Average Gas Price Rises 21 Cents in 2 Weeks, Still Down $1.11 From Year Ago

AASHTO Journal, 20 February 2015

U.S. Energy Information Administration

The national average retail price of gasoline reached $2.274 on Feb. 16, the Energy Information Agency said, for a gain of more than 8 cents in a week and nearly 21 cents in two weeks. But the latest U.S. pump price was still down $1.106 from where it stood at the same point in 2014, the EIA said.

While the price bounce has been significant this month, retail prices remain well below where they were just last autumn. And even the EIA’s latest survey of fueling stations shows the average gas price still under $2 in the Rocky Mountain region and about $2.07 along the Gulf Coast.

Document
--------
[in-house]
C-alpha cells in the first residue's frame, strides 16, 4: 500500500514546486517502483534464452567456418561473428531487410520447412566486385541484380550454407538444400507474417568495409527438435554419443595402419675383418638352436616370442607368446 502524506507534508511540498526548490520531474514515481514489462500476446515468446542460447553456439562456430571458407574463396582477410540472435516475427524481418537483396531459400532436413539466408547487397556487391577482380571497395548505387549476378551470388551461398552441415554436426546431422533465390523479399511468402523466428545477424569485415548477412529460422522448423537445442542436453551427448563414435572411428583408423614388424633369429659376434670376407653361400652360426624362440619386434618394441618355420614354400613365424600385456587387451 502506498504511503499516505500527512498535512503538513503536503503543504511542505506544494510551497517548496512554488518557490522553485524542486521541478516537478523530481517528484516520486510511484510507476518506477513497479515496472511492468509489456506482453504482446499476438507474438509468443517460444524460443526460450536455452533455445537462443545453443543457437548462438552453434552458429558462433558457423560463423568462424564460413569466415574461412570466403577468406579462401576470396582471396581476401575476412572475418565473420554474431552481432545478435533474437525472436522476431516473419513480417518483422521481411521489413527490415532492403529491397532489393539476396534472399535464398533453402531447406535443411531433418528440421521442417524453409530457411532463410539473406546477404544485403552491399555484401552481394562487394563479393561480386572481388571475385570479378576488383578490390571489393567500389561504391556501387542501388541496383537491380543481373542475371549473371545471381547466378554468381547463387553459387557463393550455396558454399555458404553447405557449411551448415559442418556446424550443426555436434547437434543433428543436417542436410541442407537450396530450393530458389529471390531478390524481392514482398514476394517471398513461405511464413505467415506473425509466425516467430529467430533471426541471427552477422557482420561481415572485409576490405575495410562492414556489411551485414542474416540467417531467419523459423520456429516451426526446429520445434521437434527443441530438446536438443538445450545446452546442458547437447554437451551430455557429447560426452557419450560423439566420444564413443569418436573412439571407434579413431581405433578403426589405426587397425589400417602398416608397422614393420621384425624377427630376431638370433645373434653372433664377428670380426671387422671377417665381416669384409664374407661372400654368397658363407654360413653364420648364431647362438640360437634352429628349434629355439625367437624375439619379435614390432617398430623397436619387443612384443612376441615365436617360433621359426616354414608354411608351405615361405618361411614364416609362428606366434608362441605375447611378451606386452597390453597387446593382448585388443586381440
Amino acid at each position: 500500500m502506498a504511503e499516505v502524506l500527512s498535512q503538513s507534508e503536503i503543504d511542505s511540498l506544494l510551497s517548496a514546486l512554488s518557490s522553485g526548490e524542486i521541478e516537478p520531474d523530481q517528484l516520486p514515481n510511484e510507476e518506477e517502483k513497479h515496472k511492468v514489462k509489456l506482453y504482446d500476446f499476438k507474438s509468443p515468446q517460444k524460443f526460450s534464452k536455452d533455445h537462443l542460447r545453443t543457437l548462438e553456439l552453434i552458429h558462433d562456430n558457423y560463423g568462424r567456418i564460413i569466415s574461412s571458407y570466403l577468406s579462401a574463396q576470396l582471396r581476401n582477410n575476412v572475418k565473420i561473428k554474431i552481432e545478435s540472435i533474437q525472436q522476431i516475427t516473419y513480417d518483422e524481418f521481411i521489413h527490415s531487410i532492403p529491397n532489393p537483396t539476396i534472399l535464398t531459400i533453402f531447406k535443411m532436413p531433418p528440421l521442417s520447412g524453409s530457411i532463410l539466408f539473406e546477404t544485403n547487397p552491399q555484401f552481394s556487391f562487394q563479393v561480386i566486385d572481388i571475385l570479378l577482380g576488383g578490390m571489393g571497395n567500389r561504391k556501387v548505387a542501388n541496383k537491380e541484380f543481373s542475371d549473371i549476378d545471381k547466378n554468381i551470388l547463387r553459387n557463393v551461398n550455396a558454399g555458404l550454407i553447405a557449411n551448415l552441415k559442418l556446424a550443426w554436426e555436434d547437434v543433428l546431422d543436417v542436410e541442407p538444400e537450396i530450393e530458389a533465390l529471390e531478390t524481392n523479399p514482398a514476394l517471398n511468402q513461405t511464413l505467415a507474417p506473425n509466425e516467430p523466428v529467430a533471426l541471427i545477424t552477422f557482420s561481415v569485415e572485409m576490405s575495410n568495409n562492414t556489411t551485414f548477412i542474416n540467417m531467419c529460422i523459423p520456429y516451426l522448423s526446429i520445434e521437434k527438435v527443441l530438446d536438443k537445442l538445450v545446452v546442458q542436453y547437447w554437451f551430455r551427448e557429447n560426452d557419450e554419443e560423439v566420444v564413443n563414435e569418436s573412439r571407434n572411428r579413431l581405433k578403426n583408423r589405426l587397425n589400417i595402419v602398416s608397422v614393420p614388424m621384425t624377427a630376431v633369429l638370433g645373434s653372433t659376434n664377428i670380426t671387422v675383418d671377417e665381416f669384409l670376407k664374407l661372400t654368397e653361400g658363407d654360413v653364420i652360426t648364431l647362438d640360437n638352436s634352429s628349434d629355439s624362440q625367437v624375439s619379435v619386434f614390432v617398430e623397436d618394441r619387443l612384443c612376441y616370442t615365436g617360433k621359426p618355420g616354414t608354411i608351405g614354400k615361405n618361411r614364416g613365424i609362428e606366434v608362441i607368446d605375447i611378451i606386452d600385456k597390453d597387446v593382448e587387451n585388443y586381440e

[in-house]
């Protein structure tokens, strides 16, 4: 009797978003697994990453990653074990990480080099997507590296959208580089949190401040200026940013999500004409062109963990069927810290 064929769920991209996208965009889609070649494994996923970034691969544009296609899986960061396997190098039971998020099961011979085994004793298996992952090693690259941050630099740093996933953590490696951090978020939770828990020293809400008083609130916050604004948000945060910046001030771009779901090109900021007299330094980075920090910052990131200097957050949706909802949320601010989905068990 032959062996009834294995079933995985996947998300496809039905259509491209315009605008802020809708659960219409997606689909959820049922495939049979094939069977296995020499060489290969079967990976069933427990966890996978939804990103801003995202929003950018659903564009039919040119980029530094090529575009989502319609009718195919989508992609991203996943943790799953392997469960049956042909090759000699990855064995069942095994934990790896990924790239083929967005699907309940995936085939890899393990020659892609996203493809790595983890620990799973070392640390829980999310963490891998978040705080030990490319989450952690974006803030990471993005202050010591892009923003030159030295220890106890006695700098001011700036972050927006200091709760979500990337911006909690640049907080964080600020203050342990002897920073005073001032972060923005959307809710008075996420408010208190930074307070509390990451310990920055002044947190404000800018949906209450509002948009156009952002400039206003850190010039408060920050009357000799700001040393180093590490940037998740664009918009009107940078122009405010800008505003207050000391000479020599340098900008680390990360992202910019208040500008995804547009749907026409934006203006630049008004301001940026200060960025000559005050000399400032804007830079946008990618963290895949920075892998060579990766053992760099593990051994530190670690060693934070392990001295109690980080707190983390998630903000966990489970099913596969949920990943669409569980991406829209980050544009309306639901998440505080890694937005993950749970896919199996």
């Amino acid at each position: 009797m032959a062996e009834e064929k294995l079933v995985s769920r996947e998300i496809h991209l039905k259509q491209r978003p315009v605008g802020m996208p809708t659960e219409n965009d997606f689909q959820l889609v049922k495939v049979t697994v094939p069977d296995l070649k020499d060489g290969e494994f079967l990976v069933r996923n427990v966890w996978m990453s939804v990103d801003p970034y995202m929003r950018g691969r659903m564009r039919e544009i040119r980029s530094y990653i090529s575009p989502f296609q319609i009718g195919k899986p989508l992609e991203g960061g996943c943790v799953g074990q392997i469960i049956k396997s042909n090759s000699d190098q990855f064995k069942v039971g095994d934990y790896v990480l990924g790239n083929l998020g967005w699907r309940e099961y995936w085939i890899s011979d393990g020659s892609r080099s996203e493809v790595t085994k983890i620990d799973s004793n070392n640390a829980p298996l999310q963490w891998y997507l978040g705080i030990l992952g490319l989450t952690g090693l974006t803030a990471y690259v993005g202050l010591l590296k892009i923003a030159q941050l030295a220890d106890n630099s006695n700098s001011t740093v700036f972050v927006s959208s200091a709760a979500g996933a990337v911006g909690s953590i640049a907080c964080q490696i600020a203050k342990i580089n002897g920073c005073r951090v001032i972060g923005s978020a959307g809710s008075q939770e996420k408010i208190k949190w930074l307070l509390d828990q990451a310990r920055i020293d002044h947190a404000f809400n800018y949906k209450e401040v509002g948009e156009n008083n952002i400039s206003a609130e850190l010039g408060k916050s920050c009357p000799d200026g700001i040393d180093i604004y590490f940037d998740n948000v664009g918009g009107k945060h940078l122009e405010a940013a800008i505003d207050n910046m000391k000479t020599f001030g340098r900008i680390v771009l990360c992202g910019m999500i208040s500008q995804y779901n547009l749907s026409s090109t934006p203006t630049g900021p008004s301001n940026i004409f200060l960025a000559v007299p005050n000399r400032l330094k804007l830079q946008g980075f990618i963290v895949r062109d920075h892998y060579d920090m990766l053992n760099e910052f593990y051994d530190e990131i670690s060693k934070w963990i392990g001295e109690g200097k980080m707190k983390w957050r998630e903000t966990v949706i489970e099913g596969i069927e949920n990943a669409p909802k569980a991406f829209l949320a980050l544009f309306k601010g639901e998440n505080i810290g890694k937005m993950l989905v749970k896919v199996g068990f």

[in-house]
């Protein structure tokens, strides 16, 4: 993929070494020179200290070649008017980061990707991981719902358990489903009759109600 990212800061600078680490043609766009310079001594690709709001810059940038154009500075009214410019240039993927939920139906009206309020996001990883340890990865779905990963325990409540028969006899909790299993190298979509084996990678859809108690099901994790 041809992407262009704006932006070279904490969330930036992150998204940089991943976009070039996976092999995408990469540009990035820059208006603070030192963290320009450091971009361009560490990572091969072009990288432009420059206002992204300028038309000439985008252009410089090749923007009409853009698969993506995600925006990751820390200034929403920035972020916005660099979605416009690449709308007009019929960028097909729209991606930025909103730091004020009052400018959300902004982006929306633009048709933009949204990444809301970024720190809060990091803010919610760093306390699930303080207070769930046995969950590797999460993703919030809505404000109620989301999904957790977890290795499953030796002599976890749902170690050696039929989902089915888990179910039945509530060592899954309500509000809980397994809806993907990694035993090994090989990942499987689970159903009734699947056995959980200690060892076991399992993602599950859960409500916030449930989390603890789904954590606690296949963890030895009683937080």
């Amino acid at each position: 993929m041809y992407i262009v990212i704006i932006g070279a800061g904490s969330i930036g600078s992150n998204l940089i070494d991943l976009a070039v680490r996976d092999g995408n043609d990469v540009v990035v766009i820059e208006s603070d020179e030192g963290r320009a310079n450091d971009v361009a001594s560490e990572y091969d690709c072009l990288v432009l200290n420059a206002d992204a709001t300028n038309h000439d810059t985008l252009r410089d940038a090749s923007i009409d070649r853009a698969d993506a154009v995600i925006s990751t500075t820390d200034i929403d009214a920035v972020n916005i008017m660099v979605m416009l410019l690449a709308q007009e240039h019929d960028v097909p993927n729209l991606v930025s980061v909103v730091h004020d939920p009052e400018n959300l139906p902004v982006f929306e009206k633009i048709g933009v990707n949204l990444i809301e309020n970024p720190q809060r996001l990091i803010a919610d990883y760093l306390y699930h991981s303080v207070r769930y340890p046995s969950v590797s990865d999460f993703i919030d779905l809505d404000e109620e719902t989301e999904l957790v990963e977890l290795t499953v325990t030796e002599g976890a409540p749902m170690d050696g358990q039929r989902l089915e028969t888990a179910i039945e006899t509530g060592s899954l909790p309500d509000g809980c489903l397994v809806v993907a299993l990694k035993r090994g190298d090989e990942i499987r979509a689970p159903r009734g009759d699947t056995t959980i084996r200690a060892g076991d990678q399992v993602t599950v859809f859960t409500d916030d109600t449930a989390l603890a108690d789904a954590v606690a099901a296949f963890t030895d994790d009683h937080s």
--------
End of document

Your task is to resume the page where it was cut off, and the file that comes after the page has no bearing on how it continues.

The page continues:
The rising cost to fill up vehicles comes as some refineries have curbed output as normal this time of year for winter maintenance and to prepare for seasonal switchovers to higher-cost summer fuel blends.

It also comes as steelworkers have struck some refineries, though specialists say that is having little actual effect on pump prices.

The EIA report shows average retail diesel prices rising more slowly. Diesel rose 3 cents a gallon in the week ending Feb. 16 to $2.865, and the EIA said it was $1.124 lower than a year earlier.

The EIA’s weekly on-highway average diesel prices is widely used to set fuel surcharges on freight bills by the nation’s trucking companies, although some opt to write their regional EIA prices into freight contracts. So while those fuel fees are now rising, freight shippers are facing significantly reduced fuel bills from most of 2014.

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